Chemical strippers and thermal protection

Chemical strippers are flux removers that clean off the flux after completing soldering on a PCB. These exist in the form of chemical solutions, pastes, or creams. Chemical strippers should be selected such that they do not cause any damage or degradation.

While performing soldering or reworking, it is vital to protect the component from excessive heating and thermal shocks. It is achieved by implementing a heat sink, thermal shunt, or preheating. The component heat sensitivity levels should be checked and recommended guidelines are followed to avoid any risk.

Part mounting requirement

Sometimes, design restrictions stipulate the mounting of components that are incapable of withstanding soldering temperatures associated with a given process. In such cases, components are mounted and soldered with a suitable method that will help to attain the necessary temperature. There should be enough clearance between the parts to perform sufficient cleaning and cleanliness testing. Assemblies must be clean after soldering each connection to avoid contamination.

Stress relief is provided to all the leads when the component is constrained. Wires attaching terminals should also have stress relief. The image below shows mounting for different types of parts.

Component mounting examples for soldering

Part mounting examples for soldering

Exposed metal and strand damage

Exposed basis metal on leads or vertical edges of lands is acceptable. Exceptions to this rule include:

  • Component materials made from iron, component leads, Kovar, Alloy 42.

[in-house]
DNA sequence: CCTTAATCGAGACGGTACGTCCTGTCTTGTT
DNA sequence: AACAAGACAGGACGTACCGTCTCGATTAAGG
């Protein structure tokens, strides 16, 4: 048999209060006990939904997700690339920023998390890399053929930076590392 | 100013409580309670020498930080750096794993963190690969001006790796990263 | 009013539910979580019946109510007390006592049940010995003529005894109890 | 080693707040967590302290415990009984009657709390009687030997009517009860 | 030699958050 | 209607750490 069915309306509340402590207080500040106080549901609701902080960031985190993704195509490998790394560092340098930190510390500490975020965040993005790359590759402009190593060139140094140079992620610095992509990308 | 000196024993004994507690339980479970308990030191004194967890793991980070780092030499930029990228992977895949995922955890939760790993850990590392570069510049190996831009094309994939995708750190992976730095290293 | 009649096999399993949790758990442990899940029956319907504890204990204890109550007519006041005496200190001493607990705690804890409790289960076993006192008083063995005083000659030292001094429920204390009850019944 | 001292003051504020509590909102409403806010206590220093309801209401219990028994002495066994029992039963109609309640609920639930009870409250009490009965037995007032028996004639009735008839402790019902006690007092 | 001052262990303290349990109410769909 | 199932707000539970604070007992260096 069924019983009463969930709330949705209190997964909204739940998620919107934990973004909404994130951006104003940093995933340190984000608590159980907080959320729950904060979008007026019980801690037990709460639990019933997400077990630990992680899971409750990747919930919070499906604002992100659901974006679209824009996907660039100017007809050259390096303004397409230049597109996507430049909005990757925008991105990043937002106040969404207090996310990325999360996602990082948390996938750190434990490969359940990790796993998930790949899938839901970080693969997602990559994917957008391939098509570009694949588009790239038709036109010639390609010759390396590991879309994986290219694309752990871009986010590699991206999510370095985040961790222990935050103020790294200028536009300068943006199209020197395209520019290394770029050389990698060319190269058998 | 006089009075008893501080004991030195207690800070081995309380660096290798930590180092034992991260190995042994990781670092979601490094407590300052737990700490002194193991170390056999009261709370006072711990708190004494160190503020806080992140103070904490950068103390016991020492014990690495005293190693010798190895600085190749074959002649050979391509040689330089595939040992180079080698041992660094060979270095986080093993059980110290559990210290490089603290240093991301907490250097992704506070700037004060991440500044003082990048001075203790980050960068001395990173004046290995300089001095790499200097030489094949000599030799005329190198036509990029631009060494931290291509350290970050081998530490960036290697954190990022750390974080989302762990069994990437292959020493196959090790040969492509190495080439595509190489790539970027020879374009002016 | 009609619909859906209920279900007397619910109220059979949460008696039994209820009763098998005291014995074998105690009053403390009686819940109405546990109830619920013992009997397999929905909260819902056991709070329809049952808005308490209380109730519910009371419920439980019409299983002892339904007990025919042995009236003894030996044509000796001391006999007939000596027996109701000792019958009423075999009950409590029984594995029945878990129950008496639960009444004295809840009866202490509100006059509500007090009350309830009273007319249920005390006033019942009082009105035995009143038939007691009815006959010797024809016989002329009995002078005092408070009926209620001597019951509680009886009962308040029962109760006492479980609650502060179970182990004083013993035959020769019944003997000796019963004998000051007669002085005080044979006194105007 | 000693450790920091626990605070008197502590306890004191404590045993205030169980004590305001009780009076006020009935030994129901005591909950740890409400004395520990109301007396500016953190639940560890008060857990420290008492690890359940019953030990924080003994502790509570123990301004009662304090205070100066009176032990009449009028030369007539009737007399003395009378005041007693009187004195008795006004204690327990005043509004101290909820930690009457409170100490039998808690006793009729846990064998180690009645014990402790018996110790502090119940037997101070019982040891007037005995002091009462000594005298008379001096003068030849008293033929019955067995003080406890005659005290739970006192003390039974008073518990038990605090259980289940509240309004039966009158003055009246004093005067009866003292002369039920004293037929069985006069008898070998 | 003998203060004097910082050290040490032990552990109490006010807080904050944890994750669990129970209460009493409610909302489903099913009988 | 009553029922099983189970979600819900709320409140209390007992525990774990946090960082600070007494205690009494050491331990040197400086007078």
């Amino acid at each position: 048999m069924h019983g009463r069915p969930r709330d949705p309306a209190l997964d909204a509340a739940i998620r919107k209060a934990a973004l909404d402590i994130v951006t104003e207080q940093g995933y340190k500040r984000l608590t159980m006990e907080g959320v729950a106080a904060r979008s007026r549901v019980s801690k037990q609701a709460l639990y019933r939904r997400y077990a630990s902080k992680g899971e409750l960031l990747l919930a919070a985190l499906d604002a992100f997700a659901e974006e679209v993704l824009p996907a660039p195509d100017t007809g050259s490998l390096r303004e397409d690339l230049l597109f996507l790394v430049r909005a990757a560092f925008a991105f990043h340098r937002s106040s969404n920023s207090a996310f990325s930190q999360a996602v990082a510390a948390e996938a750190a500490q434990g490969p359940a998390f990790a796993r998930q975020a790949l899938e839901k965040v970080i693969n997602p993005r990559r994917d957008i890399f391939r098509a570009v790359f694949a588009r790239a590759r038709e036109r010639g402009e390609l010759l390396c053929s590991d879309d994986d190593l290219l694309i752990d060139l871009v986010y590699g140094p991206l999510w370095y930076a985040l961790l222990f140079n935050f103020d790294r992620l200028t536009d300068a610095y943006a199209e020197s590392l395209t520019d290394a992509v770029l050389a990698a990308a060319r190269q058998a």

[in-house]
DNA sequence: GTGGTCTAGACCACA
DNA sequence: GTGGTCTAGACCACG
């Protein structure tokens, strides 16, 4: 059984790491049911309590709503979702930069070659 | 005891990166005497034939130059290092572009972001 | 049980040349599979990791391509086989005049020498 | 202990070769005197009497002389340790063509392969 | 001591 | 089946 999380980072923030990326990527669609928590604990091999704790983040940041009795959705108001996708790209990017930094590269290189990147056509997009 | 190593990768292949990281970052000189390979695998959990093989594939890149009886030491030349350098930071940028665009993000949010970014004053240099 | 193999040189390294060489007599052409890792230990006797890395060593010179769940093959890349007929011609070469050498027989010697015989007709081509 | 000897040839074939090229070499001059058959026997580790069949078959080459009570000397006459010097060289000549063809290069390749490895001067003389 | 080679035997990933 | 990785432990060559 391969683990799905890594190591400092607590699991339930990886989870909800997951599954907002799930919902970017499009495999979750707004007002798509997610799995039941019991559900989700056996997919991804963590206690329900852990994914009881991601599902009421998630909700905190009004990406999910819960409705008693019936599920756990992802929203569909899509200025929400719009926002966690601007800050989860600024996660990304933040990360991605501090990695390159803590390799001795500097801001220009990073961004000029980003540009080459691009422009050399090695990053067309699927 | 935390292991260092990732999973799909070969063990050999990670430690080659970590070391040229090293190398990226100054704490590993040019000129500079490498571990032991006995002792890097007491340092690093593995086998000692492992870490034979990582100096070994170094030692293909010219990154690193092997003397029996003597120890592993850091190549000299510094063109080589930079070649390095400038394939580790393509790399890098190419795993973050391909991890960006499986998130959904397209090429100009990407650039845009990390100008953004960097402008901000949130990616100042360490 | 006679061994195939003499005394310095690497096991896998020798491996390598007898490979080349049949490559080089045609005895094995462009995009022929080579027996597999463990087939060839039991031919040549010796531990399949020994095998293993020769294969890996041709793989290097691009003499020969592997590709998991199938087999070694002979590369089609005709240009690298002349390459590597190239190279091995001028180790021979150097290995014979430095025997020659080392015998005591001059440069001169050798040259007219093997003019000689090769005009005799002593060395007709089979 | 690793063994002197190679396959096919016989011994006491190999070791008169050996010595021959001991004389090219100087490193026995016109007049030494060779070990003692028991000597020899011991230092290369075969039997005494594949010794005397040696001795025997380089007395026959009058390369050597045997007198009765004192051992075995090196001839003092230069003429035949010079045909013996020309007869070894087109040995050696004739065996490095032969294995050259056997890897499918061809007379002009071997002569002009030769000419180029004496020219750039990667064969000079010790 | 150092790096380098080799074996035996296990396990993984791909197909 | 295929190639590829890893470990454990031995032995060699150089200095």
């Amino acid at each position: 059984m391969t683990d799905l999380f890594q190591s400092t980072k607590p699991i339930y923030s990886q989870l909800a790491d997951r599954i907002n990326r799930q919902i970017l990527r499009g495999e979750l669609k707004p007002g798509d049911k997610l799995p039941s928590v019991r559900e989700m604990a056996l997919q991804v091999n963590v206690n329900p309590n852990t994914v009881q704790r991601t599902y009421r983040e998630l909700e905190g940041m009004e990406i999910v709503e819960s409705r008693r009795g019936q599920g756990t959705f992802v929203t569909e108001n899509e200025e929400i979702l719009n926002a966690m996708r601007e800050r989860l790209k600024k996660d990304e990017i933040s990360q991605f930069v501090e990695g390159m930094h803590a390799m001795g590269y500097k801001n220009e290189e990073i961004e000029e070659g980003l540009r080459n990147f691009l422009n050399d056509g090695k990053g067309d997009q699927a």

• The exposed base metal should not prevent the forming of a solder connection.
  • Exposed organic solderability preservers (OSP) should not inhibit the formation of the solder joint.

The separation between wire strands should not exceed 1 strand diameter or extend beyond the outside diameter of wire insulation. The solder that is utilized for tinning stranded wire should only be used during the subsequent soldering.

Lead and wire end extensions

Wire and lead ends should not extend over the terminal by more than one lead diameter. It is necessary to satisfy minimum electrical clearance requirements. Before assembly, leads should be formed according to the final design. The process of lead forming should not damage lead seals, welds, or connections inside components. Reworking of leads is not recommended other than minor adjustments to bend angles. Ideally, leads should extend at least one lead diameter and not less than 0.8mm [0.031in] from the body.

Through-hole component lead soldering

When soldering components into PTH connections, it is crucial to completely fill the PTH with solder. This achieves good wetting of lands, barrel top and bottom, and leads. Soldering should meet compliance requirements, regardless of the process, e.g. wave soldering, manual soldering, etc.

Criteria for through-hole component soldering

Criteria for through-hole component soldering

SMT lead forming

The minimum lead length for different types of SMT lead forming is given below: